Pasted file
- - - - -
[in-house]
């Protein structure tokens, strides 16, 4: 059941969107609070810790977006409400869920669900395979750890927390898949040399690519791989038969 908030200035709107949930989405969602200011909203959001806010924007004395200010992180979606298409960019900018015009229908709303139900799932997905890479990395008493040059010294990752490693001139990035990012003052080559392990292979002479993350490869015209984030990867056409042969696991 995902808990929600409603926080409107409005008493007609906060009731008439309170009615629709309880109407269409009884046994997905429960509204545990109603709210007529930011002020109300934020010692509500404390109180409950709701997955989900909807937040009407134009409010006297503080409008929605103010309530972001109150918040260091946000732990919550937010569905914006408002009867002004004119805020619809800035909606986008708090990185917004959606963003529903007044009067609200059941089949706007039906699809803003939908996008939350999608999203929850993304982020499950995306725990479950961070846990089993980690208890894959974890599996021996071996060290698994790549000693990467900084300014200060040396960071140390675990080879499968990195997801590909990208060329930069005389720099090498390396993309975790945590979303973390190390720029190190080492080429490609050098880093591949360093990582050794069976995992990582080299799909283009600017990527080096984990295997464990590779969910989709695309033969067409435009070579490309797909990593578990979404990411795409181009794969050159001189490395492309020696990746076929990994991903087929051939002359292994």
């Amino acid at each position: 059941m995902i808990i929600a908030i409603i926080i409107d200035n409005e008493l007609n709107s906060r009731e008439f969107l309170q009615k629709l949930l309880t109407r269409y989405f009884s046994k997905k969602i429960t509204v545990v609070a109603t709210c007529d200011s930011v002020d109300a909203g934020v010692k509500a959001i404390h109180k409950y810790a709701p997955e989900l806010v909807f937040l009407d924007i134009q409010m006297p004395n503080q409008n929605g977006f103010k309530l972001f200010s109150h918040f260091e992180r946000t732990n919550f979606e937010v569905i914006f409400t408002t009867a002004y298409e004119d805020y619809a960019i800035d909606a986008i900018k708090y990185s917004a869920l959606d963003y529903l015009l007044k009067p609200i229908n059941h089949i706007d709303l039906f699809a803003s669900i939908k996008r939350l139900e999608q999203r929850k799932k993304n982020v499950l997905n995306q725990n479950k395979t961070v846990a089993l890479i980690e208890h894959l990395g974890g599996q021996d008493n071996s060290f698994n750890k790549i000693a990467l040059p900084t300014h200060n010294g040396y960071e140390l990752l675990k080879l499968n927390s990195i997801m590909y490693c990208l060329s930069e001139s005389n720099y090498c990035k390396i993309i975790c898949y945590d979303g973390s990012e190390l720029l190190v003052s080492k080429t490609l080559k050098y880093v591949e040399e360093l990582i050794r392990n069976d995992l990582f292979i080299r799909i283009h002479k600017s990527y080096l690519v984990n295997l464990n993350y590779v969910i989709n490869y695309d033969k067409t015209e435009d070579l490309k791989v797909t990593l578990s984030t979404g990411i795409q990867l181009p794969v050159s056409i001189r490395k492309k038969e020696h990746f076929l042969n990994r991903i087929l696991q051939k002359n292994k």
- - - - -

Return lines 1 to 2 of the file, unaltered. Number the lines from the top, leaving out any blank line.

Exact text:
[in-house]
């Protein structure tokens, strides 16, 4: 059941969107609070810790977006409400869920669900395979750890927390898949040399690519791989038969 908030200035709107949930989405969602200011909203959001806010924007004395200010992180979606298409960019900018015009229908709303139900799932997905890479990395008493040059010294990752490693001139990035990012003052080559392990292979002479993350490869015209984030990867056409042969696991 995902808990929600409603926080409107409005008493007609906060009731008439309170009615629709309880109407269409009884046994997905429960509204545990109603709210007529930011002020109300934020010692509500404390109180409950709701997955989900909807937040009407134009409010006297503080409008929605103010309530972001109150918040260091946000732990919550937010569905914006408002009867002004004119805020619809800035909606986008708090990185917004959606963003529903007044009067609200059941089949706007039906699809803003939908996008939350999608999203929850993304982020499950995306725990479950961070846990089993980690208890894959974890599996021996071996060290698994790549000693990467900084300014200060040396960071140390675990080879499968990195997801590909990208060329930069005389720099090498390396993309975790945590979303973390190390720029190190080492080429490609050098880093591949360093990582050794069976995992990582080299799909283009600017990527080096984990295997464990590779969910989709695309033969067409435009070579490309797909990593578990979404990411795409181009794969050159001189490395492309020696990746076929990994991903087929051939002359292994």